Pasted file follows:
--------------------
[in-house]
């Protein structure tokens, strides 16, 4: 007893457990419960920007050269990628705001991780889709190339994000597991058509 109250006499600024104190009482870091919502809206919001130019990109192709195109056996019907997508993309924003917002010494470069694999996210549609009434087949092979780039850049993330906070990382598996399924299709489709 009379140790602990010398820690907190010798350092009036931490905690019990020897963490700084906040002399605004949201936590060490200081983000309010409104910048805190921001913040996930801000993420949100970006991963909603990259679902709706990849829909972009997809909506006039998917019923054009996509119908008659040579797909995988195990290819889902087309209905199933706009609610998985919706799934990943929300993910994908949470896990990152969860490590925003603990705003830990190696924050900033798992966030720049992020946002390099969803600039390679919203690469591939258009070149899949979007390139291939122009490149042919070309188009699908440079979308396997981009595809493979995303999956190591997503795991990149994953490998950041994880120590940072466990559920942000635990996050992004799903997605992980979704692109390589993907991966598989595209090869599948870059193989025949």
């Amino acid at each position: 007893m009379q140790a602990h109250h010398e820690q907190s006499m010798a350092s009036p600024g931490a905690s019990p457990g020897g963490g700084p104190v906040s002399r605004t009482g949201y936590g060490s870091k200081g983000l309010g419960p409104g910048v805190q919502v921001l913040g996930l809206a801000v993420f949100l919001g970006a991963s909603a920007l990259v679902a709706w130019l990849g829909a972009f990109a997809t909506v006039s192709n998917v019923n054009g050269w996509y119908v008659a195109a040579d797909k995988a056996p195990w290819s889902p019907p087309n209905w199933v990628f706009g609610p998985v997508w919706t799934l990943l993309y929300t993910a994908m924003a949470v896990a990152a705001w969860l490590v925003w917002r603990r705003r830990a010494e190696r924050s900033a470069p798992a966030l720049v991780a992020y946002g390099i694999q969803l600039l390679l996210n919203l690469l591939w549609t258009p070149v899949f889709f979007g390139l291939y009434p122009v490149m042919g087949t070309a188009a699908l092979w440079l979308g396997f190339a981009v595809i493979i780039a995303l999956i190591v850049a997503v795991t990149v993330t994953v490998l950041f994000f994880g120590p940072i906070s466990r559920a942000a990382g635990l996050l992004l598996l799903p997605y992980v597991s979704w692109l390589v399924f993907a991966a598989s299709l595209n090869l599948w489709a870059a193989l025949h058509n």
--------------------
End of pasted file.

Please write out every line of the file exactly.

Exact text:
[in-house]
């Protein structure tokens, strides 16, 4: 007893457990419960920007050269990628705001991780889709190339994000597991058509 109250006499600024104190009482870091919502809206919001130019990109192709195109056996019907997508993309924003917002010494470069694999996210549609009434087949092979780039850049993330906070990382598996399924299709489709 009379140790602990010398820690907190010798350092009036931490905690019990020897963490700084906040002399605004949201936590060490200081983000309010409104910048805190921001913040996930801000993420949100970006991963909603990259679902709706990849829909972009997809909506006039998917019923054009996509119908008659040579797909995988195990290819889902087309209905199933706009609610998985919706799934990943929300993910994908949470896990990152969860490590925003603990705003830990190696924050900033798992966030720049992020946002390099969803600039390679919203690469591939258009070149899949979007390139291939122009490149042919070309188009699908440079979308396997981009595809493979995303999956190591997503795991990149994953490998950041994880120590940072466990559920942000635990996050992004799903997605992980979704692109390589993907991966598989595209090869599948870059193989025949």
């Amino acid at each position: 007893m009379q140790a602990h109250h010398e820690q907190s006499m010798a350092s009036p600024g931490a905690s019990p457990g020897g963490g700084p104190v906040s002399r605004t009482g949201y936590g060490s870091k200081g983000l309010g419960p409104g910048v805190q919502v921001l913040g996930l809206a801000v993420f949100l919001g970006a991963s909603a920007l990259v679902a709706w130019l990849g829909a972009f990109a997809t909506v006039s192709n998917v019923n054009g050269w996509y119908v008659a195109a040579d797909k995988a056996p195990w290819s889902p019907p087309n209905w199933v990628f706009g609610p998985v997508w919706t799934l990943l993309y929300t993910a994908m924003a949470v896990a990152a705001w969860l490590v925003w917002r603990r705003r830990a010494e190696r924050s900033a470069p798992a966030l720049v991780a992020y946002g390099i694999q969803l600039l390679l996210n919203l690469l591939w549609t258009p070149v899949f889709f979007g390139l291939y009434p122009v490149m042919g087949t070309a188009a699908l092979w440079l979308g396997f190339a981009v595809i493979i780039a995303l999956i190591v850049a997503v795991t990149v993330t994953v490998l950041f994000f994880g120590p940072i906070s466990r559920a942000a990382g635990l996050l992004l598996l799903p997605y992980v597991s979704w692109l390589v399924f993907a991966a598989s299709l595209n090869l599948w489709a870059a193989l025949h058509n």